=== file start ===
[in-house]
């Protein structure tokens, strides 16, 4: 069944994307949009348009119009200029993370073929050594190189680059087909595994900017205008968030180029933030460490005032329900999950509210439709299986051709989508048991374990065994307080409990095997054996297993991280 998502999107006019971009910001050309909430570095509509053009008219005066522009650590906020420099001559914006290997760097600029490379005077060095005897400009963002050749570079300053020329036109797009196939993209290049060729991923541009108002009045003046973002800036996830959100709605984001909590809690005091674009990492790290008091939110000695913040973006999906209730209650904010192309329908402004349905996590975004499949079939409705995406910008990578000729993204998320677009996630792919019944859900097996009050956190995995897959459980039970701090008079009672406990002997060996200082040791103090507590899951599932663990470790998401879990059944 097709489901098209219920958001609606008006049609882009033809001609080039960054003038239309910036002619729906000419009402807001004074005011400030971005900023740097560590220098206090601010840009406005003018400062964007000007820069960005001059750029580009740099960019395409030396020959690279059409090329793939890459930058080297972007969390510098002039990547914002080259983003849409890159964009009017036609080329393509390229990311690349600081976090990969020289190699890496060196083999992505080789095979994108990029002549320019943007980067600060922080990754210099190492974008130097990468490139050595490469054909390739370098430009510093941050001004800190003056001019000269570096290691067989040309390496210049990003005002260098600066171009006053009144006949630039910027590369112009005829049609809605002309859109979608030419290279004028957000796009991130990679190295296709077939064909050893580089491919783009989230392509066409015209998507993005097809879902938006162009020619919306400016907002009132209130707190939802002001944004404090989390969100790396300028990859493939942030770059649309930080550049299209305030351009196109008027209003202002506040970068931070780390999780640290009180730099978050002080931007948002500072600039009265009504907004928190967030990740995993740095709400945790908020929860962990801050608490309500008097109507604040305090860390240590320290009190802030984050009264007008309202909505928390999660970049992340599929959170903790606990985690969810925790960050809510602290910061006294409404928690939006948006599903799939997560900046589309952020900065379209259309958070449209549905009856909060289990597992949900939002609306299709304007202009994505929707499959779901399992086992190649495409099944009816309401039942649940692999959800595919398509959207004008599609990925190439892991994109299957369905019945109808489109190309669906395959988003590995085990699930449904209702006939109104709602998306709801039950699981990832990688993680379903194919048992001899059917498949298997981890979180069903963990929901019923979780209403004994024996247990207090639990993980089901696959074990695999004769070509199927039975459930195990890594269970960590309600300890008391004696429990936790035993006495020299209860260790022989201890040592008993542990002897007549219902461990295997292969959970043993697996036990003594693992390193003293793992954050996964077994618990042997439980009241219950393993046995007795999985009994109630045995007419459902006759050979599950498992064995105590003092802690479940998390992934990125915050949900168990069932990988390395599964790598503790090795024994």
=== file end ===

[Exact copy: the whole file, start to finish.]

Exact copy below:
[in-house]
């Protein structure tokens, strides 16, 4: 069944994307949009348009119009200029993370073929050594190189680059087909595994900017205008968030180029933030460490005032329900999950509210439709299986051709989508048991374990065994307080409990095997054996297993991280 998502999107006019971009910001050309909430570095509509053009008219005066522009650590906020420099001559914006290997760097600029490379005077060095005897400009963002050749570079300053020329036109797009196939993209290049060729991923541009108002009045003046973002800036996830959100709605984001909590809690005091674009990492790290008091939110000695913040973006999906209730209650904010192309329908402004349905996590975004499949079939409705995406910008990578000729993204998320677009996630792919019944859900097996009050956190995995897959459980039970701090008079009672406990002997060996200082040791103090507590899951599932663990470790998401879990059944 097709489901098209219920958001609606008006049609882009033809001609080039960054003038239309910036002619729906000419009402807001004074005011400030971005900023740097560590220098206090601010840009406005003018400062964007000007820069960005001059750029580009740099960019395409030396020959690279059409090329793939890459930058080297972007969390510098002039990547914002080259983003849409890159964009009017036609080329393509390229990311690349600081976090990969020289190699890496060196083999992505080789095979994108990029002549320019943007980067600060922080990754210099190492974008130097990468490139050595490469054909390739370098430009510093941050001004800190003056001019000269570096290691067989040309390496210049990003005002260098600066171009006053009144006949630039910027590369112009005829049609809605002309859109979608030419290279004028957000796009991130990679190295296709077939064909050893580089491919783009989230392509066409015209998507993005097809879902938006162009020619919306400016907002009132209130707190939802002001944004404090989390969100790396300028990859493939942030770059649309930080550049299209305030351009196109008027209003202002506040970068931070780390999780640290009180730099978050002080931007948002500072600039009265009504907004928190967030990740995993740095709400945790908020929860962990801050608490309500008097109507604040305090860390240590320290009190802030984050009264007008309202909505928390999660970049992340599929959170903790606990985690969810925790960050809510602290910061006294409404928690939006948006599903799939997560900046589309952020900065379209259309958070449209549905009856909060289990597992949900939002609306299709304007202009994505929707499959779901399992086992190649495409099944009816309401039942649940692999959800595919398509959207004008599609990925190439892991994109299957369905019945109808489109190309669906395959988003590995085990699930449904209702006939109104709602998306709801039950699981990832990688993680379903194919048992001899059917498949298997981890979180069903963990929901019923979780209403004994024996247990207090639990993980089901696959074990695999004769070509199927039975459930195990890594269970960590309600300890008391004696429990936790035993006495020299209860260790022989201890040592008993542990002897007549219902461990295997292969959970043993697996036990003594693992390193003293793992954050996964077994618990042997439980009241219950393993046995007795999985009994109630045995007419459902006759050979599950498992064995105590003092802690479940998390992934990125915050949900168990069932990988390395599964790598503790090795024994």